At the Montreal Canadiens annual pre-season golf tournament, Marc Bergevin had gotten us used to the same old line "we hope to make the playoffs". This under promise (hope to) over deliver mantra was usually followed by a number of conditions: staying healthy, Carey being Carey, our young players developing quickly, and blah blah blah. You almost wonder if management wasn't already serving up potential excuses for their players if they were to fall short of this (pathetically) low goal.
The Canadiens brass however, seemed to be taking a 180 degree turn this off season when they decided to set the bar high. Very high. Perhaps inspired by the great Michelangelo, who once said "The greater danger for most of us lies not in setting our aim too high and falling short; but in setting our aim too low, and achieving our mark", GM Marc Bergevin told fans and media that the new goal was the Stanley Cup.
In light of the Canadiens struggles these past 3 weeks, it's hard not to wonder if the bar had suddenly been raised too high. And if these heightened expectations did not put undue pressure on the team's core players.
We are after all, talking about a team which had repeatedly missed the playoffs these past few seasons, one which had collapsed under pressure in a pair of 8 game losing streaks last season. On a team with so many new players that were going to need time to gel together, were these comments really necessary? I mean, this wasn't the first time the Canadiens general manager would have been caught putting his foot in his mouth. Anyone recall his comments about if you wanted loyalty you were better off opting for a dog?
The abrupt switch from "we don't expect a whole lot, it's ok if you miss the playoffs" to "hey guys we expect you guys to be championship material" could in part explain why some of the team's key players, notably Price, Weber, and more recently Petry, seem to be struggling. After all, is it really fair to pin all the team's paltry play of late to the coaching staff and the questionable refereeing?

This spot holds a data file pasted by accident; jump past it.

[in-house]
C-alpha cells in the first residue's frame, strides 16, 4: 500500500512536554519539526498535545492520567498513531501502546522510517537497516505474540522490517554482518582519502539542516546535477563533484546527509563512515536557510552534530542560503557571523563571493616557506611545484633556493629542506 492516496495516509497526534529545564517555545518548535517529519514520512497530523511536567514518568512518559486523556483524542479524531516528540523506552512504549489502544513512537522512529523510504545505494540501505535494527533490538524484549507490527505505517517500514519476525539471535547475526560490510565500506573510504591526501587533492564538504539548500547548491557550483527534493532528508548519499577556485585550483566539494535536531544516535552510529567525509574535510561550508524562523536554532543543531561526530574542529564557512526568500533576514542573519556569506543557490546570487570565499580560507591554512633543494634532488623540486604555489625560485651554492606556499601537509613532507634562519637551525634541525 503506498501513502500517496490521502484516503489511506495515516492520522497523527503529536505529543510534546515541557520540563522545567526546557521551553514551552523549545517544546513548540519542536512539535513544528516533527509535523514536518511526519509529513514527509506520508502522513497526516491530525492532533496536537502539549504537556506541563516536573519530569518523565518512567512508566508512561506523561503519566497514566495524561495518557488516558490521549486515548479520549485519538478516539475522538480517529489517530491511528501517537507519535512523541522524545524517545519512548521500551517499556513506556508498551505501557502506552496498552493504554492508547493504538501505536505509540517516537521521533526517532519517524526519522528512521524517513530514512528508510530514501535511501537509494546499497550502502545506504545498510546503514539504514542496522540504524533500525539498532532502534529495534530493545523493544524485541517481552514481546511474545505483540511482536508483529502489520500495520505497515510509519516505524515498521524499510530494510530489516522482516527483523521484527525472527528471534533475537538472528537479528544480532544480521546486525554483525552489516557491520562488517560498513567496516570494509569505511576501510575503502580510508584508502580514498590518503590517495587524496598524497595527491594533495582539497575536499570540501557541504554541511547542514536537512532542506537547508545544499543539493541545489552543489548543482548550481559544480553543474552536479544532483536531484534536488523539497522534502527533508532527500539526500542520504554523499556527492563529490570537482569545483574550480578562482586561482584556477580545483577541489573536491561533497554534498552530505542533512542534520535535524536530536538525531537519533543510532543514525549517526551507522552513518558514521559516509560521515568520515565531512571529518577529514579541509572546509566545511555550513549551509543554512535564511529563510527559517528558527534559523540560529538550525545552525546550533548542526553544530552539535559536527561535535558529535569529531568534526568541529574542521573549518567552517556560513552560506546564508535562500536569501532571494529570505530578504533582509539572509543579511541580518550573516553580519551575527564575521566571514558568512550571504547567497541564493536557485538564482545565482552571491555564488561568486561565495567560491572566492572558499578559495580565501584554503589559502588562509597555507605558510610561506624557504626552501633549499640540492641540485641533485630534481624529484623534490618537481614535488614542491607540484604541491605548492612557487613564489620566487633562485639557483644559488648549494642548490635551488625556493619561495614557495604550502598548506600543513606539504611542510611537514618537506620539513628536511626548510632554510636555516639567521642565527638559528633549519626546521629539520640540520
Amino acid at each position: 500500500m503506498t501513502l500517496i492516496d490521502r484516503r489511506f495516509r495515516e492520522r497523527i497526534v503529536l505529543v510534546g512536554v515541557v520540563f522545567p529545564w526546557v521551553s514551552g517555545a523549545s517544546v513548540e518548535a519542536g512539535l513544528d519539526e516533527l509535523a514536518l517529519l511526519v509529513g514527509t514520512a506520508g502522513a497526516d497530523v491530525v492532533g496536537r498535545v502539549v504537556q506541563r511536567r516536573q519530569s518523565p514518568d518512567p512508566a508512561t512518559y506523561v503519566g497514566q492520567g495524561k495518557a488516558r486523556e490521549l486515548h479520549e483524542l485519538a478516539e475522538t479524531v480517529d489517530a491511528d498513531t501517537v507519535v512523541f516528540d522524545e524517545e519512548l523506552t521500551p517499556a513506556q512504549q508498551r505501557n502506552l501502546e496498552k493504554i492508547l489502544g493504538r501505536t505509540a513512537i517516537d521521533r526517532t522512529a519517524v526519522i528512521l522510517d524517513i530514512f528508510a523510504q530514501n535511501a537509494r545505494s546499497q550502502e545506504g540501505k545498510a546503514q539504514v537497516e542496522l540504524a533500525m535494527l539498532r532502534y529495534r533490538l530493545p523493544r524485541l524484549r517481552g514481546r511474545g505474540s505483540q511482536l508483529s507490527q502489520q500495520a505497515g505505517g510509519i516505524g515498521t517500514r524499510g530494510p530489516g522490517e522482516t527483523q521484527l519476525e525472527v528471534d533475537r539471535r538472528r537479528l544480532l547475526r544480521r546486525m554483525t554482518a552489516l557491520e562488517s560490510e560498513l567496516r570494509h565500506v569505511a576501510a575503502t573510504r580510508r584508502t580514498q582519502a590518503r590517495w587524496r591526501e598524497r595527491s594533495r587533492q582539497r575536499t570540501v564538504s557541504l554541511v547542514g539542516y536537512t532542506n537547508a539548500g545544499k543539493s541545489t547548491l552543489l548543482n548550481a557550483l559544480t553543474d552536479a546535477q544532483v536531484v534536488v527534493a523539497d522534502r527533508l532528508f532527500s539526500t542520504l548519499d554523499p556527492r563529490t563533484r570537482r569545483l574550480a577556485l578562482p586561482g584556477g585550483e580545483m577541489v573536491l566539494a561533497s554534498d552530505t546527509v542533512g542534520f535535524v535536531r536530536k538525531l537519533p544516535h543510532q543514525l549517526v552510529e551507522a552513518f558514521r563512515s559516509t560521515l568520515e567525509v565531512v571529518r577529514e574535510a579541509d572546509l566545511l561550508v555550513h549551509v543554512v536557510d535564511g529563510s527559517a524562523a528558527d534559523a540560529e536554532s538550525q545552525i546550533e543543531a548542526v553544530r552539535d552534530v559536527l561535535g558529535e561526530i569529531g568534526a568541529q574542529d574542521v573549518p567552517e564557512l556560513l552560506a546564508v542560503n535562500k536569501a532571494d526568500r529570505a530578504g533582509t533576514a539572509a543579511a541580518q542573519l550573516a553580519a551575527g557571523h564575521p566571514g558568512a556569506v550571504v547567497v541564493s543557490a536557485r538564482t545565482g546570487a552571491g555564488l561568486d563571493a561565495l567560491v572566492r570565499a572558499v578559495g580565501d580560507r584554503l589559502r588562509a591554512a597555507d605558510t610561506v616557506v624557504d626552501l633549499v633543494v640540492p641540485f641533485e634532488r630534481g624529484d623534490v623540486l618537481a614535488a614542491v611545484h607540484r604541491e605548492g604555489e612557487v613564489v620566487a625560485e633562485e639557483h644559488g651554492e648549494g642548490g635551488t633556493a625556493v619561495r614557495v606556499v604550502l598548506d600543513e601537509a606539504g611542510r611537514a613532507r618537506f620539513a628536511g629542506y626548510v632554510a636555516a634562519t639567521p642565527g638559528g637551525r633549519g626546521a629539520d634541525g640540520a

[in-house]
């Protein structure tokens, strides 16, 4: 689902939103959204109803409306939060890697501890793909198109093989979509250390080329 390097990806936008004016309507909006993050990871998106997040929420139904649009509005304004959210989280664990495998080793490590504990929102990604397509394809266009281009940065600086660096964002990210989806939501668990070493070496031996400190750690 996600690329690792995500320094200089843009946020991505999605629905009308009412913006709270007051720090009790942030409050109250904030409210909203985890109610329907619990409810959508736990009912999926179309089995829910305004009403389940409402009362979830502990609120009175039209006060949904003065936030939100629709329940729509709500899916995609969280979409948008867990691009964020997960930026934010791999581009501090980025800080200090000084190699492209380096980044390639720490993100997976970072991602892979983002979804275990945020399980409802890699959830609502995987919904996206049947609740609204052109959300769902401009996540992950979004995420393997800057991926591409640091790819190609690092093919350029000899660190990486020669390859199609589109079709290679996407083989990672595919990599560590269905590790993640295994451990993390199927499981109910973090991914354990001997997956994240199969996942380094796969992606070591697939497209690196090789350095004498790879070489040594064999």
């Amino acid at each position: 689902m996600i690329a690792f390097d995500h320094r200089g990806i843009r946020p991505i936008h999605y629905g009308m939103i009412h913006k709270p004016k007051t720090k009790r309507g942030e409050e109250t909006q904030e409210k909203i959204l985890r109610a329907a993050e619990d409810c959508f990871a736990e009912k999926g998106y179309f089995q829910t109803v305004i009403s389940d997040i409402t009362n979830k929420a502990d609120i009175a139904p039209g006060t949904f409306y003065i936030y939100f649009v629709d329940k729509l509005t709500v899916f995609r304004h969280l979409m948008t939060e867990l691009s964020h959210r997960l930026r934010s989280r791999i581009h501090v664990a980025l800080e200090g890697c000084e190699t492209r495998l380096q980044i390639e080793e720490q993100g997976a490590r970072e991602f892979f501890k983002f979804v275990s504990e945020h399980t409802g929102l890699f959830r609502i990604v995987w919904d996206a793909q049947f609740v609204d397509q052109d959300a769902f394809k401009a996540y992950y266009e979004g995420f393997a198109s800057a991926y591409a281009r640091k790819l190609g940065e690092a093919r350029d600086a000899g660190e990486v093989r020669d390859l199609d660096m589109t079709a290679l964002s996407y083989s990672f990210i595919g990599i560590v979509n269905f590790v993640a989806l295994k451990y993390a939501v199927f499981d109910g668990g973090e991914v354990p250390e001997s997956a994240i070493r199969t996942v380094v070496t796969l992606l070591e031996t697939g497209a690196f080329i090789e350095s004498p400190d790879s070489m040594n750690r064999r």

It just feels as though he took away their ability to "surprise" the hockey world. I mean, is it fair to expect a team that finished 24th last season (and was relatively healthy) to all of a sudden become a powerhouse because of the addition of 2 scoring wingers and a backup goalie? Was the summer playoff stint enough to certifiably say the Canadiens youngers players were ready to take a big leap forward (let's not forget Kotkaniemi's struggles last season as well as Suzuki's noticeable drop-off in the second half of the season)?
What I also find worrisome is how little fun the players appear to be having. Even when they were winning, something seemed off. And while the new coaching staff could well be the elixir that revives this moribund bunch, perhaps in the future one shouldn't be putting so much pressure on a group of athletes that frankly had had very little these past few seasons.